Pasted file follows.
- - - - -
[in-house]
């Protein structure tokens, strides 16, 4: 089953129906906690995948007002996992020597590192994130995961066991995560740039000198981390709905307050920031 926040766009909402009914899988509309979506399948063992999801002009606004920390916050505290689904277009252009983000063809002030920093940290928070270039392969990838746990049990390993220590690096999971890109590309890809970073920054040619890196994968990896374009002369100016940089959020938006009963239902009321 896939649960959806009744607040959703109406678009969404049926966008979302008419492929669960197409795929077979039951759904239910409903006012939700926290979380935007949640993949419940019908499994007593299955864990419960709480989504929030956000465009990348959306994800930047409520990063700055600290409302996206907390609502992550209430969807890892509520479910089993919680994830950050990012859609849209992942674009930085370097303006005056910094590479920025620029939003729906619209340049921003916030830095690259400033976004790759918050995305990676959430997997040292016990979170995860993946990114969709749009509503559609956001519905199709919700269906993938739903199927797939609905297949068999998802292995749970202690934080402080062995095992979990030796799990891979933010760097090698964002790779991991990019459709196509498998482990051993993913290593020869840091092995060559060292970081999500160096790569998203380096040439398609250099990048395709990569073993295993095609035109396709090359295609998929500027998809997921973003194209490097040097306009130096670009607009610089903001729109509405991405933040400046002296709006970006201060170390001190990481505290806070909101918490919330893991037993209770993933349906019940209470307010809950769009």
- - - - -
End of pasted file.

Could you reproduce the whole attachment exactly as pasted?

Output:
[in-house]
């Protein structure tokens, strides 16, 4: 089953129906906690995948007002996992020597590192994130995961066991995560740039000198981390709905307050920031 926040766009909402009914899988509309979506399948063992999801002009606004920390916050505290689904277009252009983000063809002030920093940290928070270039392969990838746990049990390993220590690096999971890109590309890809970073920054040619890196994968990896374009002369100016940089959020938006009963239902009321 896939649960959806009744607040959703109406678009969404049926966008979302008419492929669960197409795929077979039951759904239910409903006012939700926290979380935007949640993949419940019908499994007593299955864990419960709480989504929030956000465009990348959306994800930047409520990063700055600290409302996206907390609502992550209430969807890892509520479910089993919680994830950050990012859609849209992942674009930085370097303006005056910094590479920025620029939003729906619209340049921003916030830095690259400033976004790759918050995305990676959430997997040292016990979170995860993946990114969709749009509503559609956001519905199709919700269906993938739903199927797939609905297949068999998802292995749970202690934080402080062995095992979990030796799990891979933010760097090698964002790779991991990019459709196509498998482990051993993913290593020869840091092995060559060292970081999500160096790569998203380096040439398609250099990048395709990569073993295993095609035109396709090359295609998929500027998809997921973003194209490097040097306009130096670009607009610089903001729109509405991405933040400046002296709006970006201060170390001190990481505290806070909101918490919330893991037993209770993933349906019940209470307010809950769009």